Mary Schwandt recalls an attack during her captivity
" [We] went on to the house of Wacouta, a chief of the Wapekute tribe, about a half a mile from the Agency . It was about eight oclock when we arrived at Wacoutas house, and the buildings were still burning at the Agency when we got there . I had been there about a half an hour when the Indians came, whom Mrs. De Camp supposed to be friendly, as he was a farmer Indian, and, fearing others would come and abuse us, she asked him to stay. After awhile a number more came, and, after annoying me with their loathsome attentions for a long time, one of them laid his hand forcibly upon me, when I screamed, and one of the fiends struck me on my mouth with his hand, causing the blood to flow very freely. They then took me out by force, to an unoccupied tepee, near the house, and perpetrated the most horrible and nameless outrages upon my person. These outrages were repeated, at different times during my captivity."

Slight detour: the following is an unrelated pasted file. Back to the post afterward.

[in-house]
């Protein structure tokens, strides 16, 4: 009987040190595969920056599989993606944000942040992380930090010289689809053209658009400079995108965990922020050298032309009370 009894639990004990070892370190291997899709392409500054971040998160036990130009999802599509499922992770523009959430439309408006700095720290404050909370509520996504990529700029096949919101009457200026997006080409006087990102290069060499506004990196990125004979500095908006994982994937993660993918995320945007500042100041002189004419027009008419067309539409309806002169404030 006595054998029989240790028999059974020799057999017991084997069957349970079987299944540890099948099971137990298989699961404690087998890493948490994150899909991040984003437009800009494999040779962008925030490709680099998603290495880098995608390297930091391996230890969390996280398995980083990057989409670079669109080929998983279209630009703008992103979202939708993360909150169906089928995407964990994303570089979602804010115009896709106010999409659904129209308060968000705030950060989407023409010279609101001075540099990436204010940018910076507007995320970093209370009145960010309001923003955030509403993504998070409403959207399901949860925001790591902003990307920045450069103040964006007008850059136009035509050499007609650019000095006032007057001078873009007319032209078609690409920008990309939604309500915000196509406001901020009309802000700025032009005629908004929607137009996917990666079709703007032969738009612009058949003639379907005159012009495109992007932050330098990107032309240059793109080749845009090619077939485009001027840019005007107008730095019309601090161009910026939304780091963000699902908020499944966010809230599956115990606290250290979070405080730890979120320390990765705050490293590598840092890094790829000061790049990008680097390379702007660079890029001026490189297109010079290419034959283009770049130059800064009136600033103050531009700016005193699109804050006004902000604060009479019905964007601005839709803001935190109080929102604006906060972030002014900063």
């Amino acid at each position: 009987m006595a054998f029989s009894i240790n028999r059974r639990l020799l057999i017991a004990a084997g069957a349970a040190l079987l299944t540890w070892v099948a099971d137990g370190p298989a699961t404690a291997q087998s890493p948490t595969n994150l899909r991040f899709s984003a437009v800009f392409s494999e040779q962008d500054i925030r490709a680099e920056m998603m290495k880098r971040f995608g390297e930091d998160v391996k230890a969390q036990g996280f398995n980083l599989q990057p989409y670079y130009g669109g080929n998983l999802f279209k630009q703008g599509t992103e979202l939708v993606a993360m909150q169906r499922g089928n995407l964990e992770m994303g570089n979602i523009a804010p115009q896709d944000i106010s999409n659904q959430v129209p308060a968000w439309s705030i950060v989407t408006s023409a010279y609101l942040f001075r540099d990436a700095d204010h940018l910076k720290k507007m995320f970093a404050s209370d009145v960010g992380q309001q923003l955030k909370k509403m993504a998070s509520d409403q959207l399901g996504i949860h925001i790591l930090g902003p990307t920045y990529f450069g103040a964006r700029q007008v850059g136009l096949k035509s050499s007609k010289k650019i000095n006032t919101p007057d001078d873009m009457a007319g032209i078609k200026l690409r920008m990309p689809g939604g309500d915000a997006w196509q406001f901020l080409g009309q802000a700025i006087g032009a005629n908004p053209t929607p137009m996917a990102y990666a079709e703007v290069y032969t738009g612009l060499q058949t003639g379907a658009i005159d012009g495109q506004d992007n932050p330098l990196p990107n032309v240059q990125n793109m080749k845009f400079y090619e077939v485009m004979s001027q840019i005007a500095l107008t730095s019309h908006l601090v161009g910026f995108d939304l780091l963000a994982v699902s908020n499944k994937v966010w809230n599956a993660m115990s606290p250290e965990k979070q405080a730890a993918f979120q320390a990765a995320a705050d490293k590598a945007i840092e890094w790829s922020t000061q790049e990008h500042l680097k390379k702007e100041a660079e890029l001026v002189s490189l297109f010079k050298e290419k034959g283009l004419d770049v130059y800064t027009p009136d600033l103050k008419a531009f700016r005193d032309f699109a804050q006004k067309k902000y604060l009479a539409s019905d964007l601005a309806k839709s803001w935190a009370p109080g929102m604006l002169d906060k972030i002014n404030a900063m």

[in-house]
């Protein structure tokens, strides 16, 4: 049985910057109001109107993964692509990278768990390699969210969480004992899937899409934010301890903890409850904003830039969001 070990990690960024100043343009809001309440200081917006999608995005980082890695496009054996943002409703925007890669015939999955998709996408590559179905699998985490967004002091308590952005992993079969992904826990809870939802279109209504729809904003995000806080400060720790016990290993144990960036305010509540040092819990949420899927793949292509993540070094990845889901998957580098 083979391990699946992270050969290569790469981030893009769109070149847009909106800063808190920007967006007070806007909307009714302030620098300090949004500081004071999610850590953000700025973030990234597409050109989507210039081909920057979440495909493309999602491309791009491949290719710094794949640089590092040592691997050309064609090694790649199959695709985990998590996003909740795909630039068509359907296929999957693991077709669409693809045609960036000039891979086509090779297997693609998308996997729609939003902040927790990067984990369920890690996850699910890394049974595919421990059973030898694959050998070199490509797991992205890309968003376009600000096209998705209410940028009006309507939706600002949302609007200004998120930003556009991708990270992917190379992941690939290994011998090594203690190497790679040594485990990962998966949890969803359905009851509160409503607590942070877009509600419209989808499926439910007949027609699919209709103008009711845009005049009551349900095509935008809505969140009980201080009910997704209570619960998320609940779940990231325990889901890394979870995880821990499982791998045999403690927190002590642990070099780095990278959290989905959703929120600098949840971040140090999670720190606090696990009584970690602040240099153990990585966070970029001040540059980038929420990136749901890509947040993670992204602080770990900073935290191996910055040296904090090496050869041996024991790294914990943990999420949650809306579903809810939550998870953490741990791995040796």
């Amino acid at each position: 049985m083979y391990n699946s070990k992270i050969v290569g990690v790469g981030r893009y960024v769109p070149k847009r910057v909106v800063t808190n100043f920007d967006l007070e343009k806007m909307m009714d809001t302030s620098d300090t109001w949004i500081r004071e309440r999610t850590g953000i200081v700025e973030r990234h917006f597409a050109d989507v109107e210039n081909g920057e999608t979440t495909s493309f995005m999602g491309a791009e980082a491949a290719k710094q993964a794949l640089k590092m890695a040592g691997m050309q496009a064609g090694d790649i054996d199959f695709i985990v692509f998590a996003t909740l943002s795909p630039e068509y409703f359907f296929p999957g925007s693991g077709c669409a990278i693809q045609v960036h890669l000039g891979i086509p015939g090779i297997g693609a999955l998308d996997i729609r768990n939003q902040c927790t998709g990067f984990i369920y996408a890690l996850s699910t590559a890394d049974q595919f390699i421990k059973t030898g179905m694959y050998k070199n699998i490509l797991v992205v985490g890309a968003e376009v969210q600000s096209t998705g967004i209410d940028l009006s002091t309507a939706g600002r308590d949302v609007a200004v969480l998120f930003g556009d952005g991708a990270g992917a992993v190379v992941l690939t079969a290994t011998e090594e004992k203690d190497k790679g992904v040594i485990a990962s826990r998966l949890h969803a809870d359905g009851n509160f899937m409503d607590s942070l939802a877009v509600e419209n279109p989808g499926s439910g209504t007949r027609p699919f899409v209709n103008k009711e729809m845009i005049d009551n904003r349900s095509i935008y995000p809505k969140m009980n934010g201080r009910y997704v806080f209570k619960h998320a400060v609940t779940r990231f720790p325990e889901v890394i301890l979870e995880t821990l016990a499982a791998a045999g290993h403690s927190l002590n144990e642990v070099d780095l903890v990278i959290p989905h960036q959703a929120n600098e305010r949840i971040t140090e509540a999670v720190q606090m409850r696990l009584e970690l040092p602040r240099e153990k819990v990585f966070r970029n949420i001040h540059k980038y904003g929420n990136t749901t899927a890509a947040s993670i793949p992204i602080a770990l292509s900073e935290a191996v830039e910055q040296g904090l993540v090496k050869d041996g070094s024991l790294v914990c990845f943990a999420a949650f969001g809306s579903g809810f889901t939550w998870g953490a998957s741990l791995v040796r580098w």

Charles Bryant, and Abel B. Murch. A History of the Great Massacre by the Sioux Indians in Minnesota: Including the Personal Narratives of Many Who Escaped. Chicago: O.C. Gibbs (1864), 335-342.